# Is the conjecture A+B=C following correct?

Is the conjecture on A+B=C following correct ?

Conjecture: Let $$A, B, C$$ be three positive integer numbers such that $$A+B=C$$ with $$\gcd(A, B, C) = 1$$. By Fundamental theorem of arithmetic we write:

$$A=a_1^{x_1}a_2^{x_2}...a_n^{x_n}$$,

$$B=b_1^{y_1}b_2^{y_2}...b_m^{y_m}$$,

$$C=c_1^{z_1}c_2^{z_2}...c_k^{z_k}$$

Let $$d = \min\{x_i, y_j, z_h \}$$ where $$1 \le i \le n, 1\ \le j \le m, 1\le h \le k$$ then $$d \le 5$$

PS: I read above one hunded papers, I observed that in any case $$\min\{x_i, y_j, z_h \} \le 3$$

Example 1: Ten solutions of Catalan-Fermat equation

Example 2:

$$2^4.3^5.7^6+5^9.11^8=19^1.23^1.47^1.6679^1.3051977^1$$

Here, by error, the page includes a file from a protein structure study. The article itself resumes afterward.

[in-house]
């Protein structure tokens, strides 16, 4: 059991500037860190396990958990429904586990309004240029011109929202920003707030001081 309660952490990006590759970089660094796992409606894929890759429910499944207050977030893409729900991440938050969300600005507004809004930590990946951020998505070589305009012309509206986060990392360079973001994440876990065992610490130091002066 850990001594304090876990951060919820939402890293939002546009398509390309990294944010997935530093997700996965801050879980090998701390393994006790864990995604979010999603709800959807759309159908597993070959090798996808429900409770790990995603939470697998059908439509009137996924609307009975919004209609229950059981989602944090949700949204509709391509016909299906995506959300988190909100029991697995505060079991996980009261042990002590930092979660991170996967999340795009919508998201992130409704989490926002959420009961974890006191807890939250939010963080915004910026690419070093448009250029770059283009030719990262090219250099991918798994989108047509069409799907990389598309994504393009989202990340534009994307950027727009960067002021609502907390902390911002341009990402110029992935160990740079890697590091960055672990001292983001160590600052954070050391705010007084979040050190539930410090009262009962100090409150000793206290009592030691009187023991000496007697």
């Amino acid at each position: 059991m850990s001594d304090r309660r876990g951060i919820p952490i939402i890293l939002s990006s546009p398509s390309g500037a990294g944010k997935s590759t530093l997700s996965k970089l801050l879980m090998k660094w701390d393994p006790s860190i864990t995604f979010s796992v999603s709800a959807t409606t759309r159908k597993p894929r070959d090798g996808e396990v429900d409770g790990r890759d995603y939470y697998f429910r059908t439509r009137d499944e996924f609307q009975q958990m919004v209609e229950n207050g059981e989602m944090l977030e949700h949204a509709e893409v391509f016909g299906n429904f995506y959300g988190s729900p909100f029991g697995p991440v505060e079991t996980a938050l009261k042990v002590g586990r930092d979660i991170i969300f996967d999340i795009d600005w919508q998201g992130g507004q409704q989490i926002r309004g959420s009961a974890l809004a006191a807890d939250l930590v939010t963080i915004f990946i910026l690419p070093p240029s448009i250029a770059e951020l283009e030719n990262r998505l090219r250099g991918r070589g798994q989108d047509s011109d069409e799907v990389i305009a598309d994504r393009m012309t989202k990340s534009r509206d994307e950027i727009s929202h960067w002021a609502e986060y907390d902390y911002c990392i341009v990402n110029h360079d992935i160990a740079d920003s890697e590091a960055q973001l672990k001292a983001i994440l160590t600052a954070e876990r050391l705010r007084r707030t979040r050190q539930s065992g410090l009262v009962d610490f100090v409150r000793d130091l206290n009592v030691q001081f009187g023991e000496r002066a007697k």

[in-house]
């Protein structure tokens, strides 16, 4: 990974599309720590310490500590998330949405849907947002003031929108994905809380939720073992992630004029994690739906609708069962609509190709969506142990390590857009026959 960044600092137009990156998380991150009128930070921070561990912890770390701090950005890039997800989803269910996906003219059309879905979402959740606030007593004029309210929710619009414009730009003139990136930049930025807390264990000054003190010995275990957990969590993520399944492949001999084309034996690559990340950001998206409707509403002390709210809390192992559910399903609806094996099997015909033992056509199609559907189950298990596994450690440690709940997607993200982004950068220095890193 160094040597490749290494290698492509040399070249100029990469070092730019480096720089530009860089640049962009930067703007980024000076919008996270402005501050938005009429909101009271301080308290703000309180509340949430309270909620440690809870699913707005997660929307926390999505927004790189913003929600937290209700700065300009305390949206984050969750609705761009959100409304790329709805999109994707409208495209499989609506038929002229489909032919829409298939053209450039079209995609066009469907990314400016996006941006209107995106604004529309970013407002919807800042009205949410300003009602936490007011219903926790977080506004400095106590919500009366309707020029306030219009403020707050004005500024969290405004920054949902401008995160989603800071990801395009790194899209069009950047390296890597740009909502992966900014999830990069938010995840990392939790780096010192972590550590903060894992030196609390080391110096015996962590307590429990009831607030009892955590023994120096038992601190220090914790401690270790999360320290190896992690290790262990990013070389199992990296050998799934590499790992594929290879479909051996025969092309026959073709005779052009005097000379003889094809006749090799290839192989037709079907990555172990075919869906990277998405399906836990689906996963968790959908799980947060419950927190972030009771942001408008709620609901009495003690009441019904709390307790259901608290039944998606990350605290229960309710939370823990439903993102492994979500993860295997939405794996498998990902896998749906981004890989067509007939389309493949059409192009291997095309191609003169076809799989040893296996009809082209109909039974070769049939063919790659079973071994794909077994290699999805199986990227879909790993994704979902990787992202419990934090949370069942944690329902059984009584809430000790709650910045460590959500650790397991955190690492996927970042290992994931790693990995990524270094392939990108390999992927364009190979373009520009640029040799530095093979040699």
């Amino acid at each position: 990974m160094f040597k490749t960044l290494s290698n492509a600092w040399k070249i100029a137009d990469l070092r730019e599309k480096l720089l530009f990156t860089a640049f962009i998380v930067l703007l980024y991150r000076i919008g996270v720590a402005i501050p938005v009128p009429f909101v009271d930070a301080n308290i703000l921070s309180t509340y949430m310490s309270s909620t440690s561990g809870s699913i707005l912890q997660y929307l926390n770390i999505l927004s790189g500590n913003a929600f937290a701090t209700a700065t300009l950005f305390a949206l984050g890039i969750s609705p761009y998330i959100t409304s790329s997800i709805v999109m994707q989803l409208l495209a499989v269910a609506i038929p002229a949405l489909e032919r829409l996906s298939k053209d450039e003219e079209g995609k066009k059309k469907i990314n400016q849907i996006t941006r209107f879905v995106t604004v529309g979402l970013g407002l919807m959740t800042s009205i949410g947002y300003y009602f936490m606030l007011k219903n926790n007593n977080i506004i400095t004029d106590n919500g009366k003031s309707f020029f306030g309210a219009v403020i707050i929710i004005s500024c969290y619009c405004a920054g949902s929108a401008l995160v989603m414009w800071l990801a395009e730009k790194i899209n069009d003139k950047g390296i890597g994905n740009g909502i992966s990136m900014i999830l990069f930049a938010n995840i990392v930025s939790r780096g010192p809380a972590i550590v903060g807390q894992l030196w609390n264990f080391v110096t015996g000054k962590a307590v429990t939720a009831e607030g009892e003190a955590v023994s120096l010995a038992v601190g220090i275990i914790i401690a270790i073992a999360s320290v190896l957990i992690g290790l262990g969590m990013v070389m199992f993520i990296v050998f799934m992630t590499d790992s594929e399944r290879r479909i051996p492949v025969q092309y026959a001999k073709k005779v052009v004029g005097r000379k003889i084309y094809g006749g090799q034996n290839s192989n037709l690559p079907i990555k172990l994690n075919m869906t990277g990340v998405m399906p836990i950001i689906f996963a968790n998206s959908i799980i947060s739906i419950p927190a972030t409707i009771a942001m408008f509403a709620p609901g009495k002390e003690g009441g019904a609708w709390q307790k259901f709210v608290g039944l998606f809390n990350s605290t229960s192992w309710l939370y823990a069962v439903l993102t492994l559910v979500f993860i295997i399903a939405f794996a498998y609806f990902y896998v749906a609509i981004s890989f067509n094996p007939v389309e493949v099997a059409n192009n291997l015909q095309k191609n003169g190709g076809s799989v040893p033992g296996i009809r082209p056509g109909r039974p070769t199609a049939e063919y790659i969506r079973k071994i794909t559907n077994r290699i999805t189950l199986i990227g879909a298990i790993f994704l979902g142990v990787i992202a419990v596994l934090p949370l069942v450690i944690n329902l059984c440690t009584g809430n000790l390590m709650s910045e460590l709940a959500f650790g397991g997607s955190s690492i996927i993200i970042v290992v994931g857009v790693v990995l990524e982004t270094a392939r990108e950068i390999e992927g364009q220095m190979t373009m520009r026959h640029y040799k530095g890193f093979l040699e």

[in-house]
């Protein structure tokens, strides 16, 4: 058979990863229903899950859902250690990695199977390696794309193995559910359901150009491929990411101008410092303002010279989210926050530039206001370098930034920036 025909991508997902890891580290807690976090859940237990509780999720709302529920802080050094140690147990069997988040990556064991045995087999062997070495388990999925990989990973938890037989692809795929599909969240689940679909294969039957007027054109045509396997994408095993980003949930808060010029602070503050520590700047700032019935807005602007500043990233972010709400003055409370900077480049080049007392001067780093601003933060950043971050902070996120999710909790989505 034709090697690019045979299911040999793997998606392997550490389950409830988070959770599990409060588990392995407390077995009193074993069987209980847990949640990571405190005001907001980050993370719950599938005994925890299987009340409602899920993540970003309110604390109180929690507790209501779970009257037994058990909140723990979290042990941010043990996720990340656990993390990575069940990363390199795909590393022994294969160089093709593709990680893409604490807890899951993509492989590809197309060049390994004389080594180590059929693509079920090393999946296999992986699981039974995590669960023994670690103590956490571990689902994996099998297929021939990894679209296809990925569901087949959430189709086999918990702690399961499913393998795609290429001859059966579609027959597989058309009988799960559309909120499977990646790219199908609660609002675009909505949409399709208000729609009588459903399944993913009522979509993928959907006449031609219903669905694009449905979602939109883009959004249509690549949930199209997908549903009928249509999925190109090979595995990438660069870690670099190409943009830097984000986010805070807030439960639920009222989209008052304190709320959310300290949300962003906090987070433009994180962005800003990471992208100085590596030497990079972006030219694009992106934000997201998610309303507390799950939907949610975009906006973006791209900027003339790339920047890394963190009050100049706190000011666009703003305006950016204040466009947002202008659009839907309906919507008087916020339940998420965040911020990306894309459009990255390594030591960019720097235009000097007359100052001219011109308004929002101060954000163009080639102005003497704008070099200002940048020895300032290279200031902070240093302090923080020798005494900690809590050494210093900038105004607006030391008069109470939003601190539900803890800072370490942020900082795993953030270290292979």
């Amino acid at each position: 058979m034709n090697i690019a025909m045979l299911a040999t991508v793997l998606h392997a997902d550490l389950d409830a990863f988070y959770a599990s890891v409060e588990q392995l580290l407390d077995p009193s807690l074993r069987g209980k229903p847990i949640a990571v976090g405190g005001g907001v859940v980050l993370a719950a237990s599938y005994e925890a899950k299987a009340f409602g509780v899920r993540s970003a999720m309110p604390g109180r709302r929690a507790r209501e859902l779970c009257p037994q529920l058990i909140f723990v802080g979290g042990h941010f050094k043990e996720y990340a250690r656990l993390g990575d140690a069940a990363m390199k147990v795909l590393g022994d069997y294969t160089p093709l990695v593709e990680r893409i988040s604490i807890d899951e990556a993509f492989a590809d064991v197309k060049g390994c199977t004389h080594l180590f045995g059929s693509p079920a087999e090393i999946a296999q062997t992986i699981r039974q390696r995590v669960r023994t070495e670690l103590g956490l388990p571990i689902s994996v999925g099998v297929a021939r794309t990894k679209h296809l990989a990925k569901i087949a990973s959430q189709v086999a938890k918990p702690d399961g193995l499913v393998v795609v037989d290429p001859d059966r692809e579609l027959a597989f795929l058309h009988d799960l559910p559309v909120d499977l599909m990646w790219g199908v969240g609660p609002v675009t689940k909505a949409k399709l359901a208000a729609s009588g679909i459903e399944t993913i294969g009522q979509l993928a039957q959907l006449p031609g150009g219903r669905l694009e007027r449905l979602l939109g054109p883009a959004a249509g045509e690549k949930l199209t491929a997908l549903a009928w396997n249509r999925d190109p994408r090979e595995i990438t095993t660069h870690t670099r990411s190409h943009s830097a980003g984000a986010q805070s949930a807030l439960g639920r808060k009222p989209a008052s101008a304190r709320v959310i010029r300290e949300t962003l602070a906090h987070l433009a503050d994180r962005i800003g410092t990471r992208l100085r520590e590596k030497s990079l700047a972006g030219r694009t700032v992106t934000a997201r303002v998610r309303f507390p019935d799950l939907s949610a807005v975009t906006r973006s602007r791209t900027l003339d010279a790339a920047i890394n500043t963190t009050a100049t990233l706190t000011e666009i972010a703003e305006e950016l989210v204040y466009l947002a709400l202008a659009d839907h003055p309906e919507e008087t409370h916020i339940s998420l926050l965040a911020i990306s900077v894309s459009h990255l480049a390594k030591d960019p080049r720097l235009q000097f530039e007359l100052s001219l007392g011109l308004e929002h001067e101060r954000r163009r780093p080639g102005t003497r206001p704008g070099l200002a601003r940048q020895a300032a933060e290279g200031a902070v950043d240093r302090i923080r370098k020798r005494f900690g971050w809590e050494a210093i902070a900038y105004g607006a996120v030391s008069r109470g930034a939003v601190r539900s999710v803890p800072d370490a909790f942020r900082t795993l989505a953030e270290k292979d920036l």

• If $\min\{x_i,y_j,z_h\}\geq 6$, then $rad(ABC)\leq \sqrt{ABC}\leq C^{1/2}$, so $C\geq rad(ABC)^2$. The truth of the abc conjecture would imply there are only finitely-many triples $A,B,C$ with $\min\{x_i,y_j,z_h\}\geq 6$. – Julian Rosen Jun 19 '18 at 4:11
• @JulianRosen: In fact Baker conjectured that $C<rad(ABC)^{7/4}$ which would mean that there are no solutions (for coprime $A,B,C$). – GH from MO Jun 19 '18 at 4:12